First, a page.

Wall Street Journal Examines Booming Aerial Application Business
For a small industry, aerial applicators landed some mighty big press. On Aug. 14, 2009, a front-page article in The Wall Street Journal examined the need for aerial application under the headline, “Flying Low is Flying High as Demand for Crop-Dusters Soars.”
The article is a direct result of months of work NAAA did behind the scenes. The idea came when reporter Jonathan Welsh learned that agricultural aviation is one part of the aviation sector doing well in spite of the recession. NAAA Executive Director Andrew Moore armed Welsh with a wealth of background information and story sources, including Dusty Dowd of Syracuse Flying Service, Syracuse, Kan., who serves as the main character in Welsch’s feature.
The resulting article was extremely positive. Gems from the piece include:
- Dowd’s tough-love approach to mentoring aspiring ag pilots. (Mr. Dowd grabbed the controls in a huff, guided the Piper back to its original course and told Mr. Peterson to ‘try again.’ ”)
- The contrasting fortunes of the aerial application and airline industries. (Aerial application “is a hot field, thanks in part to the recent farming boom. … But airlines are struggling, canceling routes, cutting pay and laying off pilots.”)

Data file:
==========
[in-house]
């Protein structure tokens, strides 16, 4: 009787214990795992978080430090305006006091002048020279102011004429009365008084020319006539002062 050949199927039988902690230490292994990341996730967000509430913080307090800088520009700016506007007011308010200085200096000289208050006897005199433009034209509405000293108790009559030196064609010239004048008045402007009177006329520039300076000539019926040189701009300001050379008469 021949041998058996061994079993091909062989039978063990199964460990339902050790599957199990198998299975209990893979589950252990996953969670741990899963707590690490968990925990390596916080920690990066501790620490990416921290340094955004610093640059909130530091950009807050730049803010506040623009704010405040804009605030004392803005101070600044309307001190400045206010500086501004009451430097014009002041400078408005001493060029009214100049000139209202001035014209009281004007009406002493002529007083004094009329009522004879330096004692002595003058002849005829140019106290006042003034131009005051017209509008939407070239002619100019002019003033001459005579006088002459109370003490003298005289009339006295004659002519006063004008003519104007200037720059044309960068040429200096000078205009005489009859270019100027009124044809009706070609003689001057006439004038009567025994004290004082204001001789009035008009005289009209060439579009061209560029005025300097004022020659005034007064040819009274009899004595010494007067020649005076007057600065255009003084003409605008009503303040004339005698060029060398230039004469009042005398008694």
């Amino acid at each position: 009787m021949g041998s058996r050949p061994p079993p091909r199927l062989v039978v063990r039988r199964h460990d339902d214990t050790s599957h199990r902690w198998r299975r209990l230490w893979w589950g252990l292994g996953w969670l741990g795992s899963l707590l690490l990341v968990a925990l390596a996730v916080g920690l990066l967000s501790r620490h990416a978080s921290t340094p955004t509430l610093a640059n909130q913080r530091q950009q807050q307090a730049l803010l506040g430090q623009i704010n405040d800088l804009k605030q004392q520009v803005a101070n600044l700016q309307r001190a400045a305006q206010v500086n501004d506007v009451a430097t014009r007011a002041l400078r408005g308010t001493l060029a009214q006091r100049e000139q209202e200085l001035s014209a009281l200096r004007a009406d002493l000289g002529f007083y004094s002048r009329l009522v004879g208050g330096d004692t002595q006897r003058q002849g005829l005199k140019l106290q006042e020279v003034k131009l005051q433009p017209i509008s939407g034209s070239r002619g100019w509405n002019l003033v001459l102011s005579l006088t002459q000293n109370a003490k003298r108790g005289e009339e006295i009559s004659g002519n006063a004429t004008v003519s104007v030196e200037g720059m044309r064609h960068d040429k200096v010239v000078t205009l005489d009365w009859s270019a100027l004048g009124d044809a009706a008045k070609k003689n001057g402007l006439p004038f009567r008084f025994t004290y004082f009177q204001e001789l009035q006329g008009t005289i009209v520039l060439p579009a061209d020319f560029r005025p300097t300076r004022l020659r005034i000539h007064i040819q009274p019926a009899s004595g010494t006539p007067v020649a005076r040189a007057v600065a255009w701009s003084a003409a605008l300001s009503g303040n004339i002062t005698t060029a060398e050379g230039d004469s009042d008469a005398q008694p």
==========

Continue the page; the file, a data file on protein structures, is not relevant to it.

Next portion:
- Salary information. (Skilled ag pilots typically make $60,000–$100,000 a year, whereas “pilots at small airlines start at $20,000 and rarely get anywhere near six figures.”)
- Why agricultural aviation appeals to one aspiring pilot. (“He says the low passes and precise maneuvers required for spraying constitute ‘a purer form of flying.’ ”)
The article conveys both the need for new ag pilots and the skill and dedication it takes to become one. “It is a terrific recruiting tool for our industry,” Moore said. “Dusty Dowd was a fantastic source and once again came through for this great industry.”
For an industry known for flying under the radar, there’s no better venue than the Wall Street Journal to educate readers about the business of aerial application. In addition to its reputation as the premier business newspaper, the Journal has a hefty print circulation (1.7 million) and more than one million paid subscribers to WSJ.com. To read the article, click here.